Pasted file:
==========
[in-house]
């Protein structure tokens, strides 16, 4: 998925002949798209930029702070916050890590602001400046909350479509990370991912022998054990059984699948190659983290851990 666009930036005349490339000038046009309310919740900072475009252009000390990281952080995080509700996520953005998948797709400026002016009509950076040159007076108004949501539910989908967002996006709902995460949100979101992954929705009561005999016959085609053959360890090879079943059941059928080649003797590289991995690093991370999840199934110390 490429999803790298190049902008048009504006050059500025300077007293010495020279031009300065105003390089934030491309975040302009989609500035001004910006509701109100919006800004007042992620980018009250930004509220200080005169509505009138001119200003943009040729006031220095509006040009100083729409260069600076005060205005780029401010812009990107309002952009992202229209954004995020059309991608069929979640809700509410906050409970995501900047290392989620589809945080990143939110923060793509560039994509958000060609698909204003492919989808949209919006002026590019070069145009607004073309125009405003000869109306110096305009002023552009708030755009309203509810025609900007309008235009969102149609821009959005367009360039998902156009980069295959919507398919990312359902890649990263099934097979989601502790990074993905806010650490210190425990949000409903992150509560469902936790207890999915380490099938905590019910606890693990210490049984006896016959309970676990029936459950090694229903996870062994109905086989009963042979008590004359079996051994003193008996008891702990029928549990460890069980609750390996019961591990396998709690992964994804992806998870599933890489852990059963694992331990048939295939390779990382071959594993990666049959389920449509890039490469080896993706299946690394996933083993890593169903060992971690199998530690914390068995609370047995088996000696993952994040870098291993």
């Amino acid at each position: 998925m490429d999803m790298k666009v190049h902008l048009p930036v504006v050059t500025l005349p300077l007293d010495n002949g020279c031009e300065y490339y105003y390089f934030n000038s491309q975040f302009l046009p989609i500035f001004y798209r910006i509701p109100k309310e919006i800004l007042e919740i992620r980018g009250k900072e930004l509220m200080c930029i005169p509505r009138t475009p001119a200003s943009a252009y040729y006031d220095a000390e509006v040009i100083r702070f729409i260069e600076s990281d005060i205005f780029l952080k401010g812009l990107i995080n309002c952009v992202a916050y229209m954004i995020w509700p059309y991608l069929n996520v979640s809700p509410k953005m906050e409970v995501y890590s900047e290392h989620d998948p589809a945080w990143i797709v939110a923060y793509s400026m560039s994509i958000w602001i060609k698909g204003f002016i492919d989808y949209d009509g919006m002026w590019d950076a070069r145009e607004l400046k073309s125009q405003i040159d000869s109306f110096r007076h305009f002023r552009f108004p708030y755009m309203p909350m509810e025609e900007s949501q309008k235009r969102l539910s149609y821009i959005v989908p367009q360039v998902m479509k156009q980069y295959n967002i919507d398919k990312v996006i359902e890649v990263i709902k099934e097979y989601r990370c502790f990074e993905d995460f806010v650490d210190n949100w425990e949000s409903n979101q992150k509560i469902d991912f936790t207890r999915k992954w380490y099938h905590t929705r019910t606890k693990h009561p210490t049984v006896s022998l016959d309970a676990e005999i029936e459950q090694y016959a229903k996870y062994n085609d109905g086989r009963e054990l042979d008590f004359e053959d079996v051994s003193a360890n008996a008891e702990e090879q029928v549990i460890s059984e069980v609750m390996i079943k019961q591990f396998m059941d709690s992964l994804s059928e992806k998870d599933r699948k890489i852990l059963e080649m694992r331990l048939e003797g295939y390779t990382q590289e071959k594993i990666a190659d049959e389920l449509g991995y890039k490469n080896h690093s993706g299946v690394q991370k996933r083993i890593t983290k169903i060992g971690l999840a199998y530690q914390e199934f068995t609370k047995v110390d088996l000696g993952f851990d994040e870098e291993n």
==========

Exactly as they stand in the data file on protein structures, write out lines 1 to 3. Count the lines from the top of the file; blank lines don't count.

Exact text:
[in-house]
């Protein structure tokens, strides 16, 4: 998925002949798209930029702070916050890590602001400046909350479509990370991912022998054990059984699948190659983290851990 666009930036005349490339000038046009309310919740900072475009252009000390990281952080995080509700996520953005998948797709400026002016009509950076040159007076108004949501539910989908967002996006709902995460949100979101992954929705009561005999016959085609053959360890090879079943059941059928080649003797590289991995690093991370999840199934110390 490429999803790298190049902008048009504006050059500025300077007293010495020279031009300065105003390089934030491309975040302009989609500035001004910006509701109100919006800004007042992620980018009250930004509220200080005169509505009138001119200003943009040729006031220095509006040009100083729409260069600076005060205005780029401010812009990107309002952009992202229209954004995020059309991608069929979640809700509410906050409970995501900047290392989620589809945080990143939110923060793509560039994509958000060609698909204003492919989808949209919006002026590019070069145009607004073309125009405003000869109306110096305009002023552009708030755009309203509810025609900007309008235009969102149609821009959005367009360039998902156009980069295959919507398919990312359902890649990263099934097979989601502790990074993905806010650490210190425990949000409903992150509560469902936790207890999915380490099938905590019910606890693990210490049984006896016959309970676990029936459950090694229903996870062994109905086989009963042979008590004359079996051994003193008996008891702990029928549990460890069980609750390996019961591990396998709690992964994804992806998870599933890489852990059963694992331990048939295939390779990382071959594993990666049959389920449509890039490469080896993706299946690394996933083993890593169903060992971690199998530690914390068995609370047995088996000696993952994040870098291993």
């Amino acid at each position: 998925m490429d999803m790298k666009v190049h902008l048009p930036v504006v050059t500025l005349p300077l007293d010495n002949g020279c031009e300065y490339y105003y390089f934030n000038s491309q975040f302009l046009p989609i500035f001004y798209r910006i509701p109100k309310e919006i800004l007042e919740i992620r980018g009250k900072e930004l509220m200080c930029i005169p509505r009138t475009p001119a200003s943009a252009y040729y006031d220095a000390e509006v040009i100083r702070f729409i260069e600076s990281d005060i205005f780029l952080k401010g812009l990107i995080n309002c952009v992202a916050y229209m954004i995020w509700p059309y991608l069929n996520v979640s809700p509410k953005m906050e409970v995501y890590s900047e290392h989620d998948p589809a945080w990143i797709v939110a923060y793509s400026m560039s994509i958000w602001i060609k698909g204003f002016i492919d989808y949209d009509g919006m002026w590019d950076a070069r145009e607004l400046k073309s125009q405003i040159d000869s109306f110096r007076h305009f002023r552009f108004p708030y755009m309203p909350m509810e025609e900007s949501q309008k235009r969102l539910s149609y821009i959005v989908p367009q360039v998902m479509k156009q980069y295959n967002i919507d398919k990312v996006i359902e890649v990263i709902k099934e097979y989601r990370c502790f990074e993905d995460f806010v650490d210190n949100w425990e949000s409903n979101q992150k509560i469902d991912f936790t207890r999915k992954w380490y099938h905590t929705r019910t606890k693990h009561p210490t049984v006896s022998l016959d309970a676990e005999i029936e459950q090694y016959a229903k996870y062994n085609d109905g086989r009963e054990l042979d008590f004359e053959d079996v051994s003193a360890n008996a008891e702990e090879q029928v549990i460890s059984e069980v609750m390996i079943k019961q591990f396998m059941d709690s992964l994804s059928e992806k998870d599933r699948k890489i852990l059963e080649m694992r331990l048939e003797g295939y390779t990382q590289e071959k594993i990666a190659d049959e389920l449509g991995y890039k490469n080896h690093s993706g299946v690394q991370k996933r083993i890593t983290k169903i060992g971690l999840a199998y530690q914390e199934f068995t609370k047995v110390d088996l000696g993952f851990d994040e870098e291993n």